Why Answering The COVID-19 Vaccine Survey Is A Big Mistake

Scammers are taking some opportunities from the COVID-19 pandemic to steal your money and identity. You may have heard about people selling and buying fake vaccine cards — now there's a new scam to watch out for where scammers are sending emails about the vaccines. 

They seem to be targeting anyone who has received a COVID-19 vaccination and sending them emails where they promise cold, hard cash for filling out a survey about the vaccine. The scam comes in when they ask you for your credit card or bank information to charge you for a "free" gift, where they say you just need to pay shipping and handling fees. The scammers then charge your card or bank account multiple times, stealing your money. 

None of the vaccine makers — not PfizerModernaAstraZeneca, nor Johnson & Johnson — are asking anyone to fill out surveys, and they are not paying anyone who's getting or has gotten vaccinated. While there haven't been any reports of a Johnson & Johnson vaccine survey scam email yet, the Federal Trade Commission (FTC) says it probably won't be long before scammers start sending those too (via the FTC and United States Department of Justice). So, what should you do if you get an email like this?

What to do if you get a COVID-19 vaccine survey email

First, it's important to know what to look for, so you can easily identify the scam email or text message. These emails are made to look like they are coming from one of the vaccine makers, but, of course, they are not. Remember that none of the vaccine makers are sending out emails asking for anyone to fill out surveys, and they are certainly not asking for your bank account or credit card information.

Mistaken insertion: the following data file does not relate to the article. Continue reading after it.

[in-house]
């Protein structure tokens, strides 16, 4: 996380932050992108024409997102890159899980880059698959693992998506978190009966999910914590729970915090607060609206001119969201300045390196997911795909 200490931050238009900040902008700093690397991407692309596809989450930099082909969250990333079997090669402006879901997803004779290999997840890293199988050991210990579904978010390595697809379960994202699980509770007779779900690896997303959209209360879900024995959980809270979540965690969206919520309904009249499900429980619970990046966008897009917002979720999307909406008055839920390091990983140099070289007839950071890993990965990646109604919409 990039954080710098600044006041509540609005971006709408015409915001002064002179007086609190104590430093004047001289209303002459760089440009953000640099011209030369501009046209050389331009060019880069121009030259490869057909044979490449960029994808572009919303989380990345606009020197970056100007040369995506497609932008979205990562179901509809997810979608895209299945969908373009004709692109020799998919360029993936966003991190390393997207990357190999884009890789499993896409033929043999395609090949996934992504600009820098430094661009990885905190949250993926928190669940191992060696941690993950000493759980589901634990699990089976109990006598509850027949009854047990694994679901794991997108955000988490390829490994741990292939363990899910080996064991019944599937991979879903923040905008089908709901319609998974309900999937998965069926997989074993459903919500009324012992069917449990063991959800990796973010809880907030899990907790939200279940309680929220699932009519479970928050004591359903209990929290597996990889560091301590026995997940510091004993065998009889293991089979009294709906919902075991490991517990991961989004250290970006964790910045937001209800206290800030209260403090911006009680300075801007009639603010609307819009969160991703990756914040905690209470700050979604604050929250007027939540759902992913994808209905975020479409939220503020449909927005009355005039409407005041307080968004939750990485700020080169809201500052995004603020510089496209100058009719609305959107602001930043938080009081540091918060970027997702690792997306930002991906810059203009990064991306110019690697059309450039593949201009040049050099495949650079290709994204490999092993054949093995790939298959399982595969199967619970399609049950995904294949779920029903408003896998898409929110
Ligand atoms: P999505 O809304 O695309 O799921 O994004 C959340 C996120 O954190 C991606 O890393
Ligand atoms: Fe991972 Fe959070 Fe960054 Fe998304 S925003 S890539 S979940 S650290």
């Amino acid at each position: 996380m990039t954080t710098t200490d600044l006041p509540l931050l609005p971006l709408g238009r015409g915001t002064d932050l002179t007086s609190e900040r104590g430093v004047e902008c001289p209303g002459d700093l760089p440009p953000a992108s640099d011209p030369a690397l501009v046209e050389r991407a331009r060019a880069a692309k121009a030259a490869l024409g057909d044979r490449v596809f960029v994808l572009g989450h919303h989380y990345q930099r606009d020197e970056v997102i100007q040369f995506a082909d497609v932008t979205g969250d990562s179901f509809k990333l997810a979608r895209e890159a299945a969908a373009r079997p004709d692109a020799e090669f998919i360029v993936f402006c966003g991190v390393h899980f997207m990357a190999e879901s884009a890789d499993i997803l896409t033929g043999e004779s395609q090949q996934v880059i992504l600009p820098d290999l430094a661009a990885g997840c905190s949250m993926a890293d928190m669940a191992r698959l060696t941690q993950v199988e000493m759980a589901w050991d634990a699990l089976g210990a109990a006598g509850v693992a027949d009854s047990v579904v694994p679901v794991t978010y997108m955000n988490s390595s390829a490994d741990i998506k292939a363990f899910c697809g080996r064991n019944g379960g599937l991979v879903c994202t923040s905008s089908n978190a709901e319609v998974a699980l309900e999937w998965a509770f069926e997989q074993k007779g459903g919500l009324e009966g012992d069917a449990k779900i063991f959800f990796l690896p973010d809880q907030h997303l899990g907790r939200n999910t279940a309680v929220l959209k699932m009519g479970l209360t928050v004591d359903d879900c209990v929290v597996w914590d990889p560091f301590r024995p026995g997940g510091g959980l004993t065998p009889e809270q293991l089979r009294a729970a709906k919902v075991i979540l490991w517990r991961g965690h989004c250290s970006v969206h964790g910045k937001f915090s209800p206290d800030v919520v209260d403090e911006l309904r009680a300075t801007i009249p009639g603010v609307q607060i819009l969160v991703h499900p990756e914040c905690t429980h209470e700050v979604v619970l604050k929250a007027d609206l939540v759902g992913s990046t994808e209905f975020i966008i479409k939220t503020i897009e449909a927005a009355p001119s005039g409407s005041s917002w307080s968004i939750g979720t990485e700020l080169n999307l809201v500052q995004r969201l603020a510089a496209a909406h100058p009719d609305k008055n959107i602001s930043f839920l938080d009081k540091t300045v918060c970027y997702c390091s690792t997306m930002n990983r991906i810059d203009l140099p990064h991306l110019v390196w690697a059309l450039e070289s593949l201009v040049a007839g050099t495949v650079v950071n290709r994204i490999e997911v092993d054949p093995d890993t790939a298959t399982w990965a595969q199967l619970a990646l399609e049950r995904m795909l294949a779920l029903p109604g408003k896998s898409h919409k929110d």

Do not click on any links or attachments in the email. The scammers have likely set up malware to be installed on anyone's computer or smartphone through those links or attachments, giving them access to all of the information on your device. Do not call any phone numbers listed in the email, and do not reply to the message.

Report the message to the FTC, mark it as spam in your email or text messages, and delete it. If that scam got through, you're probably getting other messages like it.

Filter out future scam messages with your phone's wireless provider, on your phone, or with a call-blocking app. Scammers are finding new ways to steal your information and money with the pandemic. Be suspicious of anyone asking for your money, especially in exchange for a "free" gift for filling out a vaccine survey.